More importantly, how does it work when joint tenants then go separate ways. I'm sure I remember reading somewhere that all tenants under a joint tenancy are equally liable for any debt. This effectively means that the claimant chases the one that is most likely to pay (or has the most to lose). Is that right?
                No. There is one debt. It is owed to L by:
                a. T1 + T2 together (100%); and
                b. T1 alone (100%); and
                c. T2 alone (100%).
                L can sue any of those three combinations.
                JEFFREY SHAW, solicitor [and Topic Expert], Nether Edge Law*
                1. Public advice is believed accurate, but I accept no legal responsibility except to direct-paying private clients.
                2. Telephone advice: see http://www.landlordzone.co.uk/forums/showthread.php?t=34638.
                3. For paid advice about conveyancing/leaseholds/L&T, contact me* and become a private client.
                4. *- Contact info: click on my name (blue-highlight link).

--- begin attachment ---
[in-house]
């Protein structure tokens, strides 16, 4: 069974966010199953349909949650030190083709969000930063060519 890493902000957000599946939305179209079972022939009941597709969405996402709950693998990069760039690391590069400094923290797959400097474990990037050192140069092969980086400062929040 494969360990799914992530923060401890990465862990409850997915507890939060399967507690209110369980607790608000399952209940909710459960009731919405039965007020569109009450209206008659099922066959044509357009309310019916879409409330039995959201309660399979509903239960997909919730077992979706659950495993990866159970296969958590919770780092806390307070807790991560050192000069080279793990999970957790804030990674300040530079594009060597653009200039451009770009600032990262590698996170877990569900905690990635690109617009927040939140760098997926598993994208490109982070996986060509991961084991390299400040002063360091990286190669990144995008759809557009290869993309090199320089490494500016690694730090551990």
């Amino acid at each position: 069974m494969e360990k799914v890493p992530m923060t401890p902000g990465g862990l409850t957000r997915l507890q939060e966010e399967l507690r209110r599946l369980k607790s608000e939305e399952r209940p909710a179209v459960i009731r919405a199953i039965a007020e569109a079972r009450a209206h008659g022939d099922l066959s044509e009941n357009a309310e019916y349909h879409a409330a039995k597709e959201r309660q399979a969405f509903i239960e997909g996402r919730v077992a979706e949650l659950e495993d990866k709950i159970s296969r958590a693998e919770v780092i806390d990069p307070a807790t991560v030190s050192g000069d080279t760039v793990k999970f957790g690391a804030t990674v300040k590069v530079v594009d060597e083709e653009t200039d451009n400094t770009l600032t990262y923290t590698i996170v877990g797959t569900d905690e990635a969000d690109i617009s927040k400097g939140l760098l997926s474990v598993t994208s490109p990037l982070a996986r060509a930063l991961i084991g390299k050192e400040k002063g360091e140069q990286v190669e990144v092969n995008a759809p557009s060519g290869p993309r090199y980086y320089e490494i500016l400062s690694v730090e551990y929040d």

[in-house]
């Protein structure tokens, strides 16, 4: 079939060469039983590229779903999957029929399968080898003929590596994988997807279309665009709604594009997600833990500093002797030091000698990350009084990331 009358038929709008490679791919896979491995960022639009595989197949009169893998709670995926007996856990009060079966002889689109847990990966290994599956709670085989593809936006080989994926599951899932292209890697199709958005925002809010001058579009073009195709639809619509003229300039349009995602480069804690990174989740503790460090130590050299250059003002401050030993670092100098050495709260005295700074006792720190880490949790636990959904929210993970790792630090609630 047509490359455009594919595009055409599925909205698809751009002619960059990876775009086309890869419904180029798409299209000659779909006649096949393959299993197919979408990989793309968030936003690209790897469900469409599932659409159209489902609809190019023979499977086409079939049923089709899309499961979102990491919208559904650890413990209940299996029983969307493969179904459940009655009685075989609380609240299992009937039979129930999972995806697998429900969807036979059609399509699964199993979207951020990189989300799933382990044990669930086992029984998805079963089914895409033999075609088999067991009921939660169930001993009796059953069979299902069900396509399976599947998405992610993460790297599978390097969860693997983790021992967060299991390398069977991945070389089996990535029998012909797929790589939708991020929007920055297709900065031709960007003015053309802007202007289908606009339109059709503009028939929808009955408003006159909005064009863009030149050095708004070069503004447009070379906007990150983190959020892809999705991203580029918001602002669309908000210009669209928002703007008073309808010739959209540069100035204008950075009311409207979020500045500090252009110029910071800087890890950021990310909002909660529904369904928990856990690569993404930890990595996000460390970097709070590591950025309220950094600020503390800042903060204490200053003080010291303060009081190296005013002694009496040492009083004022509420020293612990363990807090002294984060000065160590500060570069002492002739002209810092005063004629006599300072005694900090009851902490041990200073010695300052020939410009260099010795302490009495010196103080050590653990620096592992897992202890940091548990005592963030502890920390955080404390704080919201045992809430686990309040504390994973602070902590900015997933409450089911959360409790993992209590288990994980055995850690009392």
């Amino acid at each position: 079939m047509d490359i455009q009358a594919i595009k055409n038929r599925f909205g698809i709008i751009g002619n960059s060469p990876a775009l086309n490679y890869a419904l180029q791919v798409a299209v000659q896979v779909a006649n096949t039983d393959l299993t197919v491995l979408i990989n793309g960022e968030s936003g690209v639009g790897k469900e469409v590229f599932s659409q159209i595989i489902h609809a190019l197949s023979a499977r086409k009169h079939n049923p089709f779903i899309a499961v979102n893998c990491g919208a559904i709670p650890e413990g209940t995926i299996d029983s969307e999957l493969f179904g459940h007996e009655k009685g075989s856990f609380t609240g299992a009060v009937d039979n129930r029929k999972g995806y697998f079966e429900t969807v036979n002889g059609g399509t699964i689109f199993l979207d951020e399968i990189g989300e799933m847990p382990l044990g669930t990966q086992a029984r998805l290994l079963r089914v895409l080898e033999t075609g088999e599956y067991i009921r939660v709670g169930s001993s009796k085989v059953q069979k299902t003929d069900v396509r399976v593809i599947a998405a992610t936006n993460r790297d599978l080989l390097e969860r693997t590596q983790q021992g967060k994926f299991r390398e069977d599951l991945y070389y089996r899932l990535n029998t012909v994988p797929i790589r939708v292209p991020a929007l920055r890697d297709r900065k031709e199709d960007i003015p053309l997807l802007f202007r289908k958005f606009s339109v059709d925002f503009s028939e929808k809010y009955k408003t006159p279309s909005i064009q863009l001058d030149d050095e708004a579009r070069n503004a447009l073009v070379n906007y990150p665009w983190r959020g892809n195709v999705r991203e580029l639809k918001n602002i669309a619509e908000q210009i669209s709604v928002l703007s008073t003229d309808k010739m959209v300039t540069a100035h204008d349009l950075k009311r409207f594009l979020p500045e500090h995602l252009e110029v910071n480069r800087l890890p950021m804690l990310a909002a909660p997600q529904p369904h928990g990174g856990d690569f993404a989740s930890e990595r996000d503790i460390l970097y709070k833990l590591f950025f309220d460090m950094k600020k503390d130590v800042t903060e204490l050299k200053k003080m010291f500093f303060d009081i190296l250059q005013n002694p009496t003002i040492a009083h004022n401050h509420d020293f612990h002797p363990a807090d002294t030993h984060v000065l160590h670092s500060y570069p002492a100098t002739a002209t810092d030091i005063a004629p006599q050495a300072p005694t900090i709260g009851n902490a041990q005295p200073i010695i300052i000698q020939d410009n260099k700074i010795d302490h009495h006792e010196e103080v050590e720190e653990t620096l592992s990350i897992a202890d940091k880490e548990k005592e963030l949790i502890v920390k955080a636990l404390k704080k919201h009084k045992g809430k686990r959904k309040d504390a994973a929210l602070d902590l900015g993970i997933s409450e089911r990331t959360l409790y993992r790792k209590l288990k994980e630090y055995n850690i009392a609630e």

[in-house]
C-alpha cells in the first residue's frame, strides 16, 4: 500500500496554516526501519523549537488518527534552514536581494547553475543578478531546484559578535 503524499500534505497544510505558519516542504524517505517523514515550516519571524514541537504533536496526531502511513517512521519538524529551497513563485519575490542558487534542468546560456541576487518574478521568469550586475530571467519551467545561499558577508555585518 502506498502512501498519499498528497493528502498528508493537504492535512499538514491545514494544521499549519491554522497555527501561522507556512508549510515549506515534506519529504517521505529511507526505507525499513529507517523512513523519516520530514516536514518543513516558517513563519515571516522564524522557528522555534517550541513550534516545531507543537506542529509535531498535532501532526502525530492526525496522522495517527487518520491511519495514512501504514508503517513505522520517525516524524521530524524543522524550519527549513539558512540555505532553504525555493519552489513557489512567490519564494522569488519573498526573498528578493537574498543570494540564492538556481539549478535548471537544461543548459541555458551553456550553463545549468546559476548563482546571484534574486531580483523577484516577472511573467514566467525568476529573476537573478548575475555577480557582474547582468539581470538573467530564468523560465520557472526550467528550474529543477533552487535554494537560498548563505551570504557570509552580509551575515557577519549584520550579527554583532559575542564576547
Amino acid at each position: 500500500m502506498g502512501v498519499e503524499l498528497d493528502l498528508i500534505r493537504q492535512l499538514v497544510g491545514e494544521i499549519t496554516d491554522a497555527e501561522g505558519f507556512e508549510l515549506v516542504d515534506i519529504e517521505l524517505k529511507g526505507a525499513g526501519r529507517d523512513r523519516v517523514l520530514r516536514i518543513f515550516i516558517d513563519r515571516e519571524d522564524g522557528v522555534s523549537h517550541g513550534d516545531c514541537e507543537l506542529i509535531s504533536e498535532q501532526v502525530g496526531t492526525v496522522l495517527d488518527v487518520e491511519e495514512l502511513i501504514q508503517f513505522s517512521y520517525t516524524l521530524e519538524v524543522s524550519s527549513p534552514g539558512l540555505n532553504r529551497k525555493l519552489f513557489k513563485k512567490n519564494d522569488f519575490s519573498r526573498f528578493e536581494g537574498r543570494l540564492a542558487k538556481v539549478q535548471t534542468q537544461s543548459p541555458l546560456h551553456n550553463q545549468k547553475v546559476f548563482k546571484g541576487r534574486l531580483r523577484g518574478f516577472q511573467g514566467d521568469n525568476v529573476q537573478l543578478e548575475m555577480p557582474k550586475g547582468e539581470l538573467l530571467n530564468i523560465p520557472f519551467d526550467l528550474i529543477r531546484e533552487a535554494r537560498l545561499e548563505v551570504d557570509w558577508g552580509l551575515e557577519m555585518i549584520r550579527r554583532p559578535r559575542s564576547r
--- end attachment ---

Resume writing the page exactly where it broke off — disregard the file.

Comment


                  #9
                  Originally posted by bradsalmon View Post
                  So any idea if I can still use my PCOL judgment even though I've already issued the warrant for possession?
                  If you have obtained a CCJ for money then it can be enforced in a variety of ways; see
                  http://www.hmcourts-service.gov.uk/i...ment/index.htm

                  More importantly, how does it work when joint tenants then go separate ways. I'm sure I remember reading somewhere that all tenants under a joint tenancy are equally liable for any debt. This effectively means that the claimant chases the one that is most likely to pay (or has the most to lose). Is that right?